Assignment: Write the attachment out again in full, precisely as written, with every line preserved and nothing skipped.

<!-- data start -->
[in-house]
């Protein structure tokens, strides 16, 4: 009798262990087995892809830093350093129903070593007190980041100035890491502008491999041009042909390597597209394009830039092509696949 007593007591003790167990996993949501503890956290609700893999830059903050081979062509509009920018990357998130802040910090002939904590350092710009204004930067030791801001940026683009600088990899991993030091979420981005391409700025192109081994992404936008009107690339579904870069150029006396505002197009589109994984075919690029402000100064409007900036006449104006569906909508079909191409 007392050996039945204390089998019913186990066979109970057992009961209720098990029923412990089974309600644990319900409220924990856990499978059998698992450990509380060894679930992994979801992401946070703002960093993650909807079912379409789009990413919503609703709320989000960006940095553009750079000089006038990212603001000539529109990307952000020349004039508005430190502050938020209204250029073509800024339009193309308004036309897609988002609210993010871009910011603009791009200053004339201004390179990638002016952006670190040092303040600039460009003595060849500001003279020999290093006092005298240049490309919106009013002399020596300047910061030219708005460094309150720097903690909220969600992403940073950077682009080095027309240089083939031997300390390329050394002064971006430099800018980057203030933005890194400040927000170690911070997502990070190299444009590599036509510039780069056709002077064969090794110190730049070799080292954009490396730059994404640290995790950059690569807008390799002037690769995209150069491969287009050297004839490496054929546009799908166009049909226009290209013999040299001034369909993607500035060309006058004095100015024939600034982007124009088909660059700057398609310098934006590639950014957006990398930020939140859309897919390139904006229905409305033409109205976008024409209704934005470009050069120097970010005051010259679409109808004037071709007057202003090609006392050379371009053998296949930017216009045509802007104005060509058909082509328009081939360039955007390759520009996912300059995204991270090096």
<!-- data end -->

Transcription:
[in-house]
């Protein structure tokens, strides 16, 4: 009798262990087995892809830093350093129903070593007190980041100035890491502008491999041009042909390597597209394009830039092509696949 007593007591003790167990996993949501503890956290609700893999830059903050081979062509509009920018990357998130802040910090002939904590350092710009204004930067030791801001940026683009600088990899991993030091979420981005391409700025192109081994992404936008009107690339579904870069150029006396505002197009589109994984075919690029402000100064409007900036006449104006569906909508079909191409 007392050996039945204390089998019913186990066979109970057992009961209720098990029923412990089974309600644990319900409220924990856990499978059998698992450990509380060894679930992994979801992401946070703002960093993650909807079912379409789009990413919503609703709320989000960006940095553009750079000089006038990212603001000539529109990307952000020349004039508005430190502050938020209204250029073509800024339009193309308004036309897609988002609210993010871009910011603009791009200053004339201004390179990638002016952006670190040092303040600039460009003595060849500001003279020999290093006092005298240049490309919106009013002399020596300047910061030219708005460094309150720097903690909220969600992403940073950077682009080095027309240089083939031997300390390329050394002064971006430099800018980057203030933005890194400040927000170690911070997502990070190299444009590599036509510039780069056709002077064969090794110190730049070799080292954009490396730059994404640290995790950059690569807008390799002037690769995209150069491969287009050297004839490496054929546009799908166009049909226009290209013999040299001034369909993607500035060309006058004095100015024939600034982007124009088909660059700057398609310098934006590639950014957006990398930020939140859309897919390139904006229905409305033409109205976008024409209704934005470009050069120097970010005051010259679409109808004037071709007057202003090609006392050379371009053998296949930017216009045509802007104005060509058909082509328009081939360039955007390759520009996912300059995204991270090096």